I’ve been missing for a while, very busy practicing I guess and not much creating.  I’ve learned a...

I’ve been missing for a while, very busy practicing I guess and not much creating.  I’ve learned a few things in all this time.  A few helpful points:

I’ve said it before and I’ll say it again, even though it sounds like something you find in a fortune cookie: if you can improve 1% each day, in 100 days you will be 100% better than when you started.  So make a big goal, and then make another one to chip away at it daily…like increase by 1bpm each day.

Guitar, and music in general, is not a competition, so that thing I just said about getting faster each day is only relevant if you have an ego problem relating to speed.  But in general, support other guitar players, no matter what their skill is, go to each other’s shows, jam together, teach each other things, and learn.  

Find something else to do than just play guitar.  like get a hobby.  I think we underestimate the value of entertaining our brains with stimuli other than music.  You’ll seriously be one dimensional if it’s all about careers and personal improvement.  some of my favorites include Juggling (little known fact I spent a good portion of my years in college juggling fire), Magic Cards, learning foreign languages, movies, reading, running and biking.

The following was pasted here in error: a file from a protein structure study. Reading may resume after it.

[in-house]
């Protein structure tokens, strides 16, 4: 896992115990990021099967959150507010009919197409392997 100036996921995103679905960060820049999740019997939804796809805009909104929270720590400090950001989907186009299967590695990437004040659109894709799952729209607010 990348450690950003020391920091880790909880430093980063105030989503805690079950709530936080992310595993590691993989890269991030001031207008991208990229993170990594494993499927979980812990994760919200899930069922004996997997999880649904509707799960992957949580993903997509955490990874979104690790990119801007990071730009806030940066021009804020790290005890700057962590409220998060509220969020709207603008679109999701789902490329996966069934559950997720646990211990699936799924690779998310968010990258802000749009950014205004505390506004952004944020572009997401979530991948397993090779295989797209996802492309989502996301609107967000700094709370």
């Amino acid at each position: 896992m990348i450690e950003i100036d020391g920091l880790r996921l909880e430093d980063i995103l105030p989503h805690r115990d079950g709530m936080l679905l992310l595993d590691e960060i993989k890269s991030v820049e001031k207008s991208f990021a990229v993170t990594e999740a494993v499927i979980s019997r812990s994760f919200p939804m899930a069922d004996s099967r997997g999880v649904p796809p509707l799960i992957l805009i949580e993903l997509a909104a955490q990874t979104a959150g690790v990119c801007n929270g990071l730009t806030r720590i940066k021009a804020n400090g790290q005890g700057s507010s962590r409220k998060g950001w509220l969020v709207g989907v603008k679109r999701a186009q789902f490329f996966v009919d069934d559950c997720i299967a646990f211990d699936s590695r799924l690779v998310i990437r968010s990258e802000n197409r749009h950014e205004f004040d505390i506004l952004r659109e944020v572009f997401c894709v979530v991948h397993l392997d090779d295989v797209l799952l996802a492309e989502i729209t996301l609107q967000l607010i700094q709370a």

Get out and perform.  As someone who consumes and creates a lot of content that aims at helping people “improve” their lives, work, etc. I think there is no greater payoff for our efforts than showcasing all the work we’ve done.  No one practices more than me these days and I think my interest in a lot of things begins to wane more quickly if I don’t have a gig or a recording date coming up, so maybe instead of spending yet another hour trying to nail that sweep picking exercise, set aside some time to book a show.

At that, create.  If you’re into music, or the art and practice of anything, you’ll quickly understand that your abilities are like a reservoir held behind a concrete dam, waiting to flow out, and it only takes a small crack to start a trickle that becomes a flood.